March 2009 | Commentary | Supply Chain Perspectives

Buy American, Transport American?

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For the past decade or more, conducting business globally—outsourcing manufacturing abroad, shipping through foreign flags, and sourcing parts worldwide—has been the rule, and for many practical reasons may stay the rule. While national borders stay in place for politicians, they have essentially disappeared for the business community.

But the cry to keep business in America is growing loud again in light of the government's economic stimulus plan requiring the use of U.S.-manufactured steel on all infrastructure projects.

The "Buy American" call is coming mostly from some angry union members and patriots with myopic vision and/or short fuses. But test the theory by taking a trip to Home Depot or Walmart and trying to find the American-made products. Talk about a frustrating treasure hunt.

FREE TRADE, FREE MARKETS

The American economy has been principally based upon the concept of free trade and free markets. In most cases, free trade benefits both the buyer and the seller. This is the "law of comparative advantage."

This "law" espouses trade gains by both buyer and seller, even though only one party—the seller—is able to offer a comparative advantage in a deal.

Each trading nation may gain by specializing in its comparative advantage goods, then trading those goods for others. Some, however, see this as a form of exploitation by strong, industrialized countries that may manufacture high-tech, high-profit goods, then trade with a non-industrialized nation for low-tech, low-profit goods. When up against such formidable odds, the concept of free trade shutters.

Trade between almost equal traders of two or more nations can escalate into a trade war. Consider Airbus vs. Boeing—no quarter given, no quarter granted. Europe and the United States may cooperate to a degree on some projects—space exploration, for example—but not go wing-to-wing in building aircraft.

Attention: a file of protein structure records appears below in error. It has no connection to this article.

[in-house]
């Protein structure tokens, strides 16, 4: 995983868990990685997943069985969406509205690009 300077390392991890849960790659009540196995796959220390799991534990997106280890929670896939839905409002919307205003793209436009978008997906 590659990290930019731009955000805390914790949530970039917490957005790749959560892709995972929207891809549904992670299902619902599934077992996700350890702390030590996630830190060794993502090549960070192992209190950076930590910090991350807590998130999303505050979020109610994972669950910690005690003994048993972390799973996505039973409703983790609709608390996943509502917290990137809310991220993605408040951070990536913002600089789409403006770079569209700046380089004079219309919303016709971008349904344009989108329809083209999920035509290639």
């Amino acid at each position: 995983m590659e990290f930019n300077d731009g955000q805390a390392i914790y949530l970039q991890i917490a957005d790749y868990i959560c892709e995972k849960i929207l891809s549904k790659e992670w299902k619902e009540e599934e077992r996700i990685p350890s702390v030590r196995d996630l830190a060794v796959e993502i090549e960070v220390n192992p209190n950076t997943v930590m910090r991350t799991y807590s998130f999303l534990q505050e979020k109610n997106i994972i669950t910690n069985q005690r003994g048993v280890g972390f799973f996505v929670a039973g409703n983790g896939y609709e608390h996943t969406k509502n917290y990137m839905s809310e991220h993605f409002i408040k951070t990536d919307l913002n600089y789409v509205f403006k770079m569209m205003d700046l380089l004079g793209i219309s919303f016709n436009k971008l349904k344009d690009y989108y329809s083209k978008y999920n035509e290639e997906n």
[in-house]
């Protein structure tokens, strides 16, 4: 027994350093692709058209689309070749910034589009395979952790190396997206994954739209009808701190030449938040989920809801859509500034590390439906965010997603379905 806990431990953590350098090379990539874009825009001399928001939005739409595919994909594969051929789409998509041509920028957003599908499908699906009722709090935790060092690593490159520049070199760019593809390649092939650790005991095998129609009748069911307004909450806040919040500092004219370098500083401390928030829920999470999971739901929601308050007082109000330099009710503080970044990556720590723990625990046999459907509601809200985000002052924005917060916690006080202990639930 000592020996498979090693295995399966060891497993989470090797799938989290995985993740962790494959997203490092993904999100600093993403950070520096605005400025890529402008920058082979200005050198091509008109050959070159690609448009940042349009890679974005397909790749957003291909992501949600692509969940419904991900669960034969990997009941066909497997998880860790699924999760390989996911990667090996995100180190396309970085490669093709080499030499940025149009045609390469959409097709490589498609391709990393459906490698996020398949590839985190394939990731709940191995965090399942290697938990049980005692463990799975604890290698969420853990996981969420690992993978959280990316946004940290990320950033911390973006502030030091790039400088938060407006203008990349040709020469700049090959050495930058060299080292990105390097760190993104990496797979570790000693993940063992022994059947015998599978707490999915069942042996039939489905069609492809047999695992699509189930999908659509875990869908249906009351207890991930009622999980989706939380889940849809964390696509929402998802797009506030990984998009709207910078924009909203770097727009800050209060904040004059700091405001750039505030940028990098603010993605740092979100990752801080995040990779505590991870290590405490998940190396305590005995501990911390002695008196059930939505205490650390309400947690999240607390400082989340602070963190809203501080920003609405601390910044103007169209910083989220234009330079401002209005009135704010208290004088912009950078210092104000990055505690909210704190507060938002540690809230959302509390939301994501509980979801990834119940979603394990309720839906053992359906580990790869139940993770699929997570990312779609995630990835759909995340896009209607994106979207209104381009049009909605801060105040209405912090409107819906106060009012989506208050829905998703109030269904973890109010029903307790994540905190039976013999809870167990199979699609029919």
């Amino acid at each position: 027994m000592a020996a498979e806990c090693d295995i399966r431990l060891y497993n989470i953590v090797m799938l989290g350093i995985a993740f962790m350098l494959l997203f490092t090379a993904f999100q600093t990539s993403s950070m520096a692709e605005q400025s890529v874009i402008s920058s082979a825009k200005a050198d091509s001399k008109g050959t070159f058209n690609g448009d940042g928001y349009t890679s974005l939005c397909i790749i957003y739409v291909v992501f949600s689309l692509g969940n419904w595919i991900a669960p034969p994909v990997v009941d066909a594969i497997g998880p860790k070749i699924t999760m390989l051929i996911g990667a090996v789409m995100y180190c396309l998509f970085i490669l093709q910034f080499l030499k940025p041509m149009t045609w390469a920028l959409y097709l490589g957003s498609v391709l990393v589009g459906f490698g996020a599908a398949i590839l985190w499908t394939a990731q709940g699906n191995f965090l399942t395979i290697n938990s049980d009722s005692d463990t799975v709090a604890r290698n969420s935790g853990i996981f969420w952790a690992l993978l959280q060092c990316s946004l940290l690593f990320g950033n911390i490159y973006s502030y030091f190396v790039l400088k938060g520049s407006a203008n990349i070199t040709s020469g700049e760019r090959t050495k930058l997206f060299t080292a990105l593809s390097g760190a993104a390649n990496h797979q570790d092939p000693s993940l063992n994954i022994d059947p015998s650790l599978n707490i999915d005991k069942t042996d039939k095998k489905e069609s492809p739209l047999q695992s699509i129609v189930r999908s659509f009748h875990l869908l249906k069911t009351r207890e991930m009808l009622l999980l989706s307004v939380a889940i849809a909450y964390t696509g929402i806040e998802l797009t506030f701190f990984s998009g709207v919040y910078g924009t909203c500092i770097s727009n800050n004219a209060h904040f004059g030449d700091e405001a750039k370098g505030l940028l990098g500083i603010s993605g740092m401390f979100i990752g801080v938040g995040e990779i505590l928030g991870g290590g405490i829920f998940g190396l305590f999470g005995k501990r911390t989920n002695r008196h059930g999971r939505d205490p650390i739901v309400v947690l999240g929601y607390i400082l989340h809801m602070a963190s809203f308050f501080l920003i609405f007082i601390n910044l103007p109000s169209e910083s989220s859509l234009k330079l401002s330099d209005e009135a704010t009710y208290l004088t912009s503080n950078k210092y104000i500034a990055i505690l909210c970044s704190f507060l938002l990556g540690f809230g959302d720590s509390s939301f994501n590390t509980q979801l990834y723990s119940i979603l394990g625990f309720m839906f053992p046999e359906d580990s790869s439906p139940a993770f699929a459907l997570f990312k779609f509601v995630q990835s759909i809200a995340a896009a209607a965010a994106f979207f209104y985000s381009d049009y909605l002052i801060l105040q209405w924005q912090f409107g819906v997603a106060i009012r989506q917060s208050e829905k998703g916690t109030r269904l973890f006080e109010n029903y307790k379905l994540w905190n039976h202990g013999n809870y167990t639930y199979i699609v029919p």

Capitalism's foundation in free trade is fundamentally structured by where the money goes to meet demand, then finding and paying for the resources to meet that demand. In a capitalist exchange, it's the decisions to do or not do business that make economic sense, not who the buyers and sellers are. An "us vs. them" frame of mind is dangerous. Confrontation is the opposite of cooperation. It builds distrust and creates a poor business climate.

WHY BUY AMERICAN?

The first to cry out from overseas about the economic stimulus plan for a U.S. move toward protectionism were the dyed-in-the-wool protectionists themselves, and they are legion. China and several nations in Europe have already responded negatively and vociferously to the stimulus plan's mantra to "Buy American."

If the United States moves to manufacture more and Buy American, it will still be helpless to Ship American globally. Absent the control of a strong U.S. ocean-shipping fleet, expensive air freight is the next alternative.

The romance of sourcing cheap, manufacturing here, then exporting cheap—in a U.S. ship—is an illusion. It holds out impossible promises, promotes a false patriotic stance, and paints a rosy, but non-existent, future.

The United States would do well to not just embrace free trade, but extol it. We can't impose our rules worldwide but we can provide a good example and hope for the best.

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